al-Iraq news agency. “The destiny of the tanker’s driver is unknown,”
he said.The U.S. forces have not commented yet on this issue.
Kirkuk: #1: A suicide bomber
aboard a small pick-up truck slammed into an Iraqi police patrol in the
tense northern city of Kirkuk on Tuesday, killing six people and
injuring 14, police said. The attack in the southern district of the
oil rich city killed at least three policemen while three policemen
were also among the injured, local police major Salam Zangana said.
#2: A car bomb
went off on Monday targeting a police vehicle patrol in southern
Kirkuk, killing two civilians and injuring eight, the chief of the
Kirkuk police said. “A car crammed with explosives, parked near al-Adl
mosque in al-Asra neighborhood in southern Kirkuk, went off, killing
two civilians and injuring eight, including three policemen,” General
Tourhan Abdulrahman told Aswat al-Iraq news agency.
Mosul: #1: A former
army officer was killed on Monday by unknown gunmen in northeastern
Mosul, a security source said. “Unknown gunmen killed a candidate of
al-Hadbaa list of the recent local elections when they shot him in
al-Muthanna neighborhood in northeastern Mosul,” the source told Aswat
al-Iraq news agency. “The victim, Rakan Aziz, a former army brigadier,
took part in the recent local elections held last January in he
province, but did nit succeed,” he added, noting that he was
assassinated while he was leaving al-Arqam mosque on Monday afternoon
#2: Gunmen killed a policeman in Suq Al-Maash neighborhood in Mosul while he was in his off-duty.
on foot opened fire upon the guards of the Governorate building in
Ghazi Street, central Mosul Monday morning killing one guard and
injuring another while they were on duty.
One of the teachers in Baghdad to participate in 121Contact disappeared one day. So let’s make believe this is true. That way I don’t have to change names to
protect the innocent. It’s all like fiction: too hard to believe anyway. It seems
we have been using wooden boxes to house prisoners since at least the Spring of
’05, but we are only hearing of it in our media now…
It was way back, let’s see, in the Spring of ‘05, when Haythem stopped
writing to us. He had been a mathematics teacher in a boys high school in a
relatively quiet neighborhood in Baghdad. Growing up on a farm across the river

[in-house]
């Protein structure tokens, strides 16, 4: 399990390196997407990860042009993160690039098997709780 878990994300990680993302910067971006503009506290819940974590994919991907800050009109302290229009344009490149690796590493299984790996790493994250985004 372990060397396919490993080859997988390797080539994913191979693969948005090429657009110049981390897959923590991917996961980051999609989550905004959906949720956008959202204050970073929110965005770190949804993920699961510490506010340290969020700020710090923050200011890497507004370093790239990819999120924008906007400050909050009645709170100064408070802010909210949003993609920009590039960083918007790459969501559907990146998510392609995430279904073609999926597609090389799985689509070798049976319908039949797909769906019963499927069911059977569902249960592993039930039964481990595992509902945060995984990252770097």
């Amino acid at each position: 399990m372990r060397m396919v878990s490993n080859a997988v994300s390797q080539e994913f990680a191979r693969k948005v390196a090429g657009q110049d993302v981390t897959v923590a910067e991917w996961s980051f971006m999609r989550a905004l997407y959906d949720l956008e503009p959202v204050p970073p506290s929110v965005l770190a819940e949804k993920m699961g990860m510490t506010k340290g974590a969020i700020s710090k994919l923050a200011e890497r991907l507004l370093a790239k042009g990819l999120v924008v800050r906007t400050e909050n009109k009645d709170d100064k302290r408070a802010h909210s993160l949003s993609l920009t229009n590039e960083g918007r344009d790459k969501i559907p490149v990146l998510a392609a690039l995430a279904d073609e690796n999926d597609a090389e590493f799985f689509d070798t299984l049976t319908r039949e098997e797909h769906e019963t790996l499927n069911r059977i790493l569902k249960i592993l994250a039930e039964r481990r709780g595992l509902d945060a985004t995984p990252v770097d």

in Diyala gave him a love of the countryside he never lost. After his capture
and release he fled there. His grandparents still live there.
In our early emails we joked about his bravery in keeping in touch with
Americans and steering his students in this direction of understanding the
invaders. He said he was the Lion of Baghdad, joking that such a thin man could
be so strong.
He was beloved by his students, and his tales of teaching were an early
lesson to me (my teacher-self) of how very much alike we all are; teacher and
student, Iraqi and American. I remember how vividly he wrote of his teaching
days…One email described a day he was fooling around with his students—shaking
a can of soda. Everyone in the class was laughing but then the headmaster opened
the door and entered the room. The soda can hissed quietly beneath Haythem’s
An instantaneous silence fell and the headmaster, scowling with hands on
hips said, “Who is making this noise here?”
No one answered. “You will come to my office,” he growled at Haythem, “when
this session is ended,” and he left, slamming the door behind him.
The faces of the students were sad. Their teacher and friend was going to be
in trouble. Slowly Haythem allowed a smile to come to his young face, and then
the students, one by one, smiled softly also. It would all be OK. It was always
thus. A scolding and then it would all be OK.
And one day he stopped writing. After months of emails he stopped and the
emails from his students to students in Brooklyn stopped also. I didn’t know
What happened to this young man? Why did he break off he relationships with
Americans? Why did he refuse to have anything to do with anyone who had
anything to do with Americans? Why were there rumors that he had joined the
mukawama to take part in the resistance army that vowed to kill all occupiers?
His last email to us:
I didn’t stop thinking of you
yesterday night as I was trying to write poetry. That was too difficult to do
one line as there are too [many] things in mind that I’m too busy with.
One of my students got killed a few
days ago. He is Ha’al. Do you remember when I told you that so as to give a
sense of humor I gonna divide my students into groups? I mentioned the fattest
one, he was Ha’al, one of my lovely students, always on the first desk, always
smiling and joking. I can’t understand how he died. I have read the black